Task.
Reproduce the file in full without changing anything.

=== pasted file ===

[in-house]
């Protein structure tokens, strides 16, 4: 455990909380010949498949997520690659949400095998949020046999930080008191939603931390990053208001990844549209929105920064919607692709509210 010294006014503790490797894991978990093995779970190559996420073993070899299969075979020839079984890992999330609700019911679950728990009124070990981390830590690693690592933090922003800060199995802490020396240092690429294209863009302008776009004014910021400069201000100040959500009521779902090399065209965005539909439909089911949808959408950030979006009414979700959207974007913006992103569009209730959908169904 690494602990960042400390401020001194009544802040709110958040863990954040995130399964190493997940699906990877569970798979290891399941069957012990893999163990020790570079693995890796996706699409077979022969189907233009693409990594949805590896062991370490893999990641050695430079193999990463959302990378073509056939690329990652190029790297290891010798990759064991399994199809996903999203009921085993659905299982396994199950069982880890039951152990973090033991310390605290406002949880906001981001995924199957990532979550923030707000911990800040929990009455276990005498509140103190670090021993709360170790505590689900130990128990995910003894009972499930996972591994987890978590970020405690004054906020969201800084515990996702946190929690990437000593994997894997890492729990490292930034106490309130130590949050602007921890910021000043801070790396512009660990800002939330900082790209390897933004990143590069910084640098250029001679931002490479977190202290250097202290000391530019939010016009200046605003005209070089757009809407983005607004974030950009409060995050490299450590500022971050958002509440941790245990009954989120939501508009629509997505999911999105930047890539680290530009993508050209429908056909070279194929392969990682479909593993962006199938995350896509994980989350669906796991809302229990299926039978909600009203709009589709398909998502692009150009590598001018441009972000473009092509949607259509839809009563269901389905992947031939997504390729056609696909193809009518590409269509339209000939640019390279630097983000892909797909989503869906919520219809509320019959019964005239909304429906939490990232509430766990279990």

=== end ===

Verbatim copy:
[in-house]
């Protein structure tokens, strides 16, 4: 455990909380010949498949997520690659949400095998949020046999930080008191939603931390990053208001990844549209929105920064919607692709509210 010294006014503790490797894991978990093995779970190559996420073993070899299969075979020839079984890992999330609700019911679950728990009124070990981390830590690693690592933090922003800060199995802490020396240092690429294209863009302008776009004014910021400069201000100040959500009521779902090399065209965005539909439909089911949808959408950030979006009414979700959207974007913006992103569009209730959908169904 690494602990960042400390401020001194009544802040709110958040863990954040995130399964190493997940699906990877569970798979290891399941069957012990893999163990020790570079693995890796996706699409077979022969189907233009693409990594949805590896062991370490893999990641050695430079193999990463959302990378073509056939690329990652190029790297290891010798990759064991399994199809996903999203009921085993659905299982396994199950069982880890039951152990973090033991310390605290406002949880906001981001995924199957990532979550923030707000911990800040929990009455276990005498509140103190670090021993709360170790505590689900130990128990995910003894009972499930996972591994987890978590970020405690004054906020969201800084515990996702946190929690990437000593994997894997890492729990490292930034106490309130130590949050602007921890910021000043801070790396512009660990800002939330900082790209390897933004990143590069910084640098250029001679931002490479977190202290250097202290000391530019939010016009200046605003005209070089757009809407983005607004974030950009409060995050490299450590500022971050958002509440941790245990009954989120939501508009629509997505999911999105930047890539680290530009993508050209429908056909070279194929392969990682479909593993962006199938995350896509994980989350669906796991809302229990299926039978909600009203709009589709398909998502692009150009590598001018441009972000473009092509949607259509839809009563269901389905992947031939997504390729056609696909193809009518590409269509339209000939640019390279630097983000892909797909989503869906919520219809509320019959019964005239909304429906939490990232509430766990279990």